Cameras could catch speeders
Newburgh cracking down on careless drivers
By Tim Logan
Times Herald-Record

Newburgh - Before long, you might want to start smiling when you drive through the Town of Newburgh.

Because if officials there have their way, you'll be on camera.

The sprawling town wants to become the first place in New York state to install a photo radar system to nab speeders on its roads. It would post radars and cameras in a few spots to spy on lead-foot drivers. And if the camera catches you, expect a ticket in the mail.

It's an effort to fight speeding in the heavily traveled town, especially on side roads that some motorists barrel through to avoid Newburgh's often-clogged arteries.

"Hopefully knowing these things are out there and could be sitting anywhere could be enough deterrent," said Supervisor Wayne Booth. And if not "

"Well, if you hit someone in the pocketbook enough, they'll get the point."

It'd work like this, Booth says: The radar and camera would be posted along a roadside, maybe on a radar wagon that displays your speed, maybe hidden on a tree or hitched to a utility pole.

If the radar picked up a car traveling a certain amount over the speed limit, it'd snap a picture of the license plate.

And a ticket would be mailed to the owner of the car. No points would be added to your license, but there'd be a fine.

Those fines can mean big money, and Jim Baxter, president of the National Motorists Association, says the cameras may do more for town coffers than town roads.

"There's no evidence it does anything to improve traffic safety," he said. "All it does is generate money."

He points to Washington, D.C., which uses about 25 cameras citywide and has collected more than $95 million in fines since 2001, according to the Washington Times.

But raising money isn't the point, Booth said. Safety is.

When Newburgh installs the cameras, they plan to do so with much fanfare and public notice. And, Booth said, the town will usually let people know they're on camera.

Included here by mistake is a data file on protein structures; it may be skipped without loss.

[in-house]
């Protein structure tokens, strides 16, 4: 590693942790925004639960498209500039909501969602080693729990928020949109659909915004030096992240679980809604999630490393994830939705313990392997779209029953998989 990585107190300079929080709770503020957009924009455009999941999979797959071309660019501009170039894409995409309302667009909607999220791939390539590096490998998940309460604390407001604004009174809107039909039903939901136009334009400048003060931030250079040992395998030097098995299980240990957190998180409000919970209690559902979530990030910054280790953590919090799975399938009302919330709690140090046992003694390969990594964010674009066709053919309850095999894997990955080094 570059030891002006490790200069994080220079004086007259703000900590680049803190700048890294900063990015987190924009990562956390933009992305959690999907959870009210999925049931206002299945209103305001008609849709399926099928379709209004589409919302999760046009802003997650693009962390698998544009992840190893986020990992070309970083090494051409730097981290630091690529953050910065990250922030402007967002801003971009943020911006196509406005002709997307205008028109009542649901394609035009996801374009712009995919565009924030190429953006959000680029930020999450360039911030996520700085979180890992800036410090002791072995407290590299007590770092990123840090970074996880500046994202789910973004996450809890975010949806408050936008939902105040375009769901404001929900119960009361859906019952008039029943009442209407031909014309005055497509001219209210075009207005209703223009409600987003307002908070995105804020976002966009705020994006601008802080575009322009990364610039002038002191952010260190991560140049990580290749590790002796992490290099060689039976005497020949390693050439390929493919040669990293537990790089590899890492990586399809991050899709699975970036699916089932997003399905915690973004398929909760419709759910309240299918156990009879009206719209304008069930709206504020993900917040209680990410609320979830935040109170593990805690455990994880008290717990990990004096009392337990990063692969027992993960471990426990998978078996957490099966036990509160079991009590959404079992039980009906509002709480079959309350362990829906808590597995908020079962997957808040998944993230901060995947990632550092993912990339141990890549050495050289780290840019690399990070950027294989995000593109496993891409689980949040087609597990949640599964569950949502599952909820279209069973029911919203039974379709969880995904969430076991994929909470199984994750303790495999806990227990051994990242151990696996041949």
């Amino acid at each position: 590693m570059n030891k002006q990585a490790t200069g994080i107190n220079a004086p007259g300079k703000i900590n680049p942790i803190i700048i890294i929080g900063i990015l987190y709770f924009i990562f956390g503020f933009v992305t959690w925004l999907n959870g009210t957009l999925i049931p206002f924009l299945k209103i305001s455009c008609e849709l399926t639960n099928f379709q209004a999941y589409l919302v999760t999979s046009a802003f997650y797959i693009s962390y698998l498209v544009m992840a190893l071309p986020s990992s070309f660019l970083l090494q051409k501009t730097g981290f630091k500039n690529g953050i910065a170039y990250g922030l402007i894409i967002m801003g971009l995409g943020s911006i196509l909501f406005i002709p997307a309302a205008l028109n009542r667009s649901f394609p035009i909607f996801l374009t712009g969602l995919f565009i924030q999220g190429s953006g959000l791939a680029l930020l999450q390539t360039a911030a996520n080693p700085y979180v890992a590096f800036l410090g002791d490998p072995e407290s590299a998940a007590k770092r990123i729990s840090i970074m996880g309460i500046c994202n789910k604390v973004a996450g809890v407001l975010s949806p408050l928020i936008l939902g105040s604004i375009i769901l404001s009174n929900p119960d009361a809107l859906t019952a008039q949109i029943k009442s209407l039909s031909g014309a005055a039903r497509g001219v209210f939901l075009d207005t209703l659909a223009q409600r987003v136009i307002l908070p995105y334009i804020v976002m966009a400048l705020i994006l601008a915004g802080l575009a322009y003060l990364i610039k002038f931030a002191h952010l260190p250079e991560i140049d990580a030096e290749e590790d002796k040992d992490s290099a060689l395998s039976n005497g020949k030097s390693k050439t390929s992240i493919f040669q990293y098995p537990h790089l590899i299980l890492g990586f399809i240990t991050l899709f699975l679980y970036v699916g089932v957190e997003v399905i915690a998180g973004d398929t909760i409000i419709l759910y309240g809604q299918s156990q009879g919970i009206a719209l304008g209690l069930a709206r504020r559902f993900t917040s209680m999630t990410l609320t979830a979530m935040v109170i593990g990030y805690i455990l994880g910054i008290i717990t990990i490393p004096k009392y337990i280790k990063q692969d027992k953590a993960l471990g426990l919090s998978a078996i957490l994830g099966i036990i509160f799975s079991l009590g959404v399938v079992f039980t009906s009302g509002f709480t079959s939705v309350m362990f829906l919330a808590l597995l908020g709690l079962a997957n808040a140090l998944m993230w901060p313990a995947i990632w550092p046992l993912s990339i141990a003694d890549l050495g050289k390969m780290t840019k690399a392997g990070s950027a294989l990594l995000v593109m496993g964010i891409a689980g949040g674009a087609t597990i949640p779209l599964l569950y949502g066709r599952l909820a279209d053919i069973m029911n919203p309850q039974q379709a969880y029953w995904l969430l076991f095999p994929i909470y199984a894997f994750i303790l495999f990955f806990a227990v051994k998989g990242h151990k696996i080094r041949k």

"We want people to slow down," he said. "We can make them very aware that we're using these."

There are also questions about the accuracy of the readings that cameras give and about due process rights if tickets are issued by computer through the mail, instead of by a live police officer.

"The picture is considered to be inviolable," Baxter said. "But in fact, it can make mistakes."

Town Councilman Gil Piaquadio, who runs a surveillance camera company, says the quality of the cameras and the photos is top-notch.

But while red-light cameras at intersections are becoming more common, speed cameras are still rare.

They're used in Washington and in some parts of Phoenix, and were recently introduced in construction zones in Chicago. In New York, they're used to flag people who speed through E-ZPass lanes at toll plazas, but an effort to install them on New York City streets in 2001 died in the Legislature.

And that's where Newburgh's plan goes next. It requires a home-rule petition, which Assemblyman Tom Kirwan, R-Newburgh, says he'll introduce next session. If it passes, the cameras could be in place next summer.

To start, the town plans to buy three, at more than $15,000 apiece. They'll use them to supplement police on their current road patrols.

"The speeding is out of control in this town," Piaquadio said. "It's at least worth a try."